You may not know Maggie Hatcher, but she’s a very important person.

She is one of the approximately 1,200 volunteers who make the Principal Charity Classic run like clockwork. Or in Maggie’s case, a most experienced volunteer. She’s worked the tournament every year since it arrived in Greater Des Moines in 2001.

That covers 16 tournaments, three host golf courses, two title sponsors and one terrific volunteer.

“It’s a labor of love,” said Hatcher, who is from Harlan. “I’m going to be 79 in August. If the health holds, I’ll keep doing it.”

Principal Charity Classic volunteer Maggie Hatcher of Harlan.

Maggie has held three different jobs at the golf course in her volunteer career.

“I kind of go wherever,” she said. “And they take good care of me.”

Hatcher started as a walking scorer, then worked in radio control. Now Maggie serves as a marshal on Wakonda’s 14th tee.

Not bad for someone who got shut out the first time she tried to volunteer, at the 1999 U.S. Senior Open at the Des Moines Golf and Country Club. She applied, but all the spots had already been spoken for.

That U.S. Senior Open smashed records, and caught the attention of the PGA TOUR.

“All of a sudden, the PGA TOUR realized there’s a market out here,” Hatcher said. “I was so happy when I heard one was coming here. And we are so lucky. I have friends in Omaha, and they have a TOUR event there. They would give anything to have a PGA TOUR Champions event over there.”

It was the first week of December, 2000, when the PGA TOUR announced that a senior event scheduled for 2001 in Indianapolis, Ind., wouldn’t take place because Comfort Inns had dropped title sponsorship. Des Moines officials, expecting an event starting in 2002, suddenly had 10 months to make the Allianz Championship at Glen Oaks Country Club in West Des Moines a reality.

Maggie still has the golf shirt and pullover that volunteers were given that first year. She keeps it because one of her favorite players, Fred Couples, owned the company that made the shirt.

Maggie Hatcher, 78, displays her volunteer uniform from the 2001 Allianz Championship in Des Moines.

She used to keep a lot of things, like the golf balls the players signed and gave to her after each round, the pairings, the golf shirt she received every year and other momentos. She’s given most of that stuff away, or thrown it out.

“As you get older, you get rid of a lot of stuff,” Hatcher said.

But she has kept her tournament badges, the one keepsake from her annual trek to Des Moines. It’s the friends she’s made, the golfers she’s met and plenty of memories that mean more to her than material goods.

“I always had good people to walk with,” Maggie said. “I don’t care whether it was a name player or just some guy who was working every day who just loved the game of golf. I always liked to score the pro-ams, because you kind of get to know the player better, and you see the communication they have with the other four (amateur) players. They have to have the patience of God.”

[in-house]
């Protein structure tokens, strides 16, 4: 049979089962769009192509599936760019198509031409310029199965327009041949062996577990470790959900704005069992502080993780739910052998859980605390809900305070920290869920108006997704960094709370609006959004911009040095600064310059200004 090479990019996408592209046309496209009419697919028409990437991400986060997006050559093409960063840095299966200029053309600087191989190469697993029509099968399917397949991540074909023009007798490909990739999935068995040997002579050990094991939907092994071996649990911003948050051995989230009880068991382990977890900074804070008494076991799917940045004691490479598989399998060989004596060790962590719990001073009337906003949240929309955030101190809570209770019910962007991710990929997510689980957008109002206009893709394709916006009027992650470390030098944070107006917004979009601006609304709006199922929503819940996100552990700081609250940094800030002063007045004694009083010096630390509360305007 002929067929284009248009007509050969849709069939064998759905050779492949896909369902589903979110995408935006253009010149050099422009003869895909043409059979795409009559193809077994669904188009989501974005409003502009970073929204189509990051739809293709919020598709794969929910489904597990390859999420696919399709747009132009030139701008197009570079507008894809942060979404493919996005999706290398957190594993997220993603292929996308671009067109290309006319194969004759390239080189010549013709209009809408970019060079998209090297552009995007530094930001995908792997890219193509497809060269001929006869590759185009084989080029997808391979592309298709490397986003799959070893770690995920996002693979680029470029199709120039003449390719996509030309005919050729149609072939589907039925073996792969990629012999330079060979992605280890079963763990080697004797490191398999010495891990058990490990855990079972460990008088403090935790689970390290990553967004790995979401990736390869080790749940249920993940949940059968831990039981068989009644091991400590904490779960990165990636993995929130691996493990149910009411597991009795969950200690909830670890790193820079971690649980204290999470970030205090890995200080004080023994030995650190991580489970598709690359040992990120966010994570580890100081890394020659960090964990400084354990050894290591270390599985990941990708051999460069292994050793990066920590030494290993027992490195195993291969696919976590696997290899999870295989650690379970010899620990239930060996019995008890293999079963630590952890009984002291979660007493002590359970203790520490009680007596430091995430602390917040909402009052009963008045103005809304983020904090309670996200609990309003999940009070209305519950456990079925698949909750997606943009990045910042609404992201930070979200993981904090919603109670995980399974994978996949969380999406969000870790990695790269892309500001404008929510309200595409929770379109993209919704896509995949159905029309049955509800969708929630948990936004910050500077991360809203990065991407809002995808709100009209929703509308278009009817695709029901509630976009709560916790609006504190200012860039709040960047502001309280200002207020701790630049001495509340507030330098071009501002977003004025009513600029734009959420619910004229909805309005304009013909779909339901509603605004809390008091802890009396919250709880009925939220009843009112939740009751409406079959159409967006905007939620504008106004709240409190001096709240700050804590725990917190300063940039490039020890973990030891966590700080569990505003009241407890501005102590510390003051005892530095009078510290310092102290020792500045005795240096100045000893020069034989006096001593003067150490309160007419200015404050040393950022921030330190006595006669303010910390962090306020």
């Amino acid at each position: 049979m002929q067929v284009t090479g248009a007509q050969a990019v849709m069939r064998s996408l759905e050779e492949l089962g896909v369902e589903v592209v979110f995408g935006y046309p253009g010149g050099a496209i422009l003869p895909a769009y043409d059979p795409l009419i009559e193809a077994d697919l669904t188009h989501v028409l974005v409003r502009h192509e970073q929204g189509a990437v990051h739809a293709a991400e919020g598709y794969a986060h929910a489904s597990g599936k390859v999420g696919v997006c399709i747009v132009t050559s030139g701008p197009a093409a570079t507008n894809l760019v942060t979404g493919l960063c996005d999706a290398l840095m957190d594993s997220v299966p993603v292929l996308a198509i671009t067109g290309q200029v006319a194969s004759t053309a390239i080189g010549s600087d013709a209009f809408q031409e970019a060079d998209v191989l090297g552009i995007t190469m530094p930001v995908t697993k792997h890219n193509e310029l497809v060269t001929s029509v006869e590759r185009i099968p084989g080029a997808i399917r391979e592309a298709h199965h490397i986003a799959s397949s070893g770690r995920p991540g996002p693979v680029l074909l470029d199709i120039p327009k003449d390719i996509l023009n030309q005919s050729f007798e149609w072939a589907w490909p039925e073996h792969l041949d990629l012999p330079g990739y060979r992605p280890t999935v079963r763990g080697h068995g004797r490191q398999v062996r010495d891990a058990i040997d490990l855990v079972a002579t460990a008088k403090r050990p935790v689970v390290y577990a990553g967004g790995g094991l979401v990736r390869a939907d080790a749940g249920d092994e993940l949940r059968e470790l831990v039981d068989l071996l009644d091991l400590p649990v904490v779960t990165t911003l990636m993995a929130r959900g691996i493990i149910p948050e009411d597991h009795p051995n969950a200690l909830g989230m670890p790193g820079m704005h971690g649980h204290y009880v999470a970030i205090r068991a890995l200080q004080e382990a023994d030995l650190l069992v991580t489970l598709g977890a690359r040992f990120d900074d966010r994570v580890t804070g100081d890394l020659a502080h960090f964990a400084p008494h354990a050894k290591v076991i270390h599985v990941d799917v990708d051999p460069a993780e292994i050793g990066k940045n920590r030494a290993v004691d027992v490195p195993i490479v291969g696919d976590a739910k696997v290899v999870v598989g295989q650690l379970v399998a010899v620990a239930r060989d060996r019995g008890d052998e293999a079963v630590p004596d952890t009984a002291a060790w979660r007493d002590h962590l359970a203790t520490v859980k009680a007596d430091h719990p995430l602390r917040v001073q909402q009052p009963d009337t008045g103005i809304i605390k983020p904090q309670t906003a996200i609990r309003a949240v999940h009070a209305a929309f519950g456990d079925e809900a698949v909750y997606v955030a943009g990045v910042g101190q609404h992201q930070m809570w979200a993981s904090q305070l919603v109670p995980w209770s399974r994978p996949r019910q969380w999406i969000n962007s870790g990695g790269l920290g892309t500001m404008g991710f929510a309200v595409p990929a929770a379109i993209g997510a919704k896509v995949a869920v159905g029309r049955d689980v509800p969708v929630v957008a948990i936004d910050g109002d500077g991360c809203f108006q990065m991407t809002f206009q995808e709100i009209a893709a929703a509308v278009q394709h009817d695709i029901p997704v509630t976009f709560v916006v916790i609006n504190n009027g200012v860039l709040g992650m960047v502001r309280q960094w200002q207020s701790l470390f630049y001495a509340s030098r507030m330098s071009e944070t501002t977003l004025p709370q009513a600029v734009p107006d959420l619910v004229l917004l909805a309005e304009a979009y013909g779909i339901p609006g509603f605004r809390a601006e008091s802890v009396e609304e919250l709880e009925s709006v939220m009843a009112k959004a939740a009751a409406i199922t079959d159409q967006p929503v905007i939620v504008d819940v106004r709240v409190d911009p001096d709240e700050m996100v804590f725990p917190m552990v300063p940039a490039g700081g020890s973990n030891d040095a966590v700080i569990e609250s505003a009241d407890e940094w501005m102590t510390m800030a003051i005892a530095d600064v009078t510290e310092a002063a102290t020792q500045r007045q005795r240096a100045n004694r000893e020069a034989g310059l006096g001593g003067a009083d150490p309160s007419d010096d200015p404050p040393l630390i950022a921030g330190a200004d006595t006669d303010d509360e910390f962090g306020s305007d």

Golf found its way into Hatcher’s life long before the PGA TOUR Champions made its way to Des Moines. She used to volunteer at an LPGA event in Springfield, Ill., and even served as tournament chairman one year.

“That’s something that stayed with me,” she said. “I’ve always been a big sports nut.”

Later on, she worked for Executive Sports in Delray Beach, Fla., which managed golf tournaments, including some on the PGA TOUR. Two years later she returned home to Harlan.

And when she heard that Greater Des Moines was getting a senior event, she jumped at the opportunity to volunteer.

When she started as a walking scorer in 2001, hole-by-hole scores were kept on paper and radioed into scoring central. In 2012, her last year in that job, she carried a hand-held device that automatically registered the score.

Hatcher learned one valuable lesson: when in doubt, the caddie is your best friend.

“Most of the guys are very easy to work for,” Maggie said. “But if I didn’t pick up a score or something, I just asked the caddie. I didn’t bother the player.”

Principal Charity Classic Senior Reporter Rick Brown and Maggie Hatcher at Wakonda Club.

Maggie wasn’t able to continue as a walking scorer in 2013 because of heart issues. So radio control became her home. But she felt like she was missing the action.

“I said, ‘You know, I want to get back out on the course,’ ” she said.

So in 2015, she joined up with some volunteer friends who used to work the 13th hole at Glen Oaks. They now keep things in order on Wakonda’s 14th tee. And that’s where she’ll be for her 17th tournament.

“We’re blessed with a tremendous volunteer tent, thanks to Bob Clark and his crew,” Maggie said.

Whether it’s a good meal or a thank you, Hatcher feels appreciated for the work she does.

“It’s fun,” she said. “And to me it’s the camaraderie, and coming back and seeing the people.”

By Rick Brown, Principal Charity Classic Senior Reporter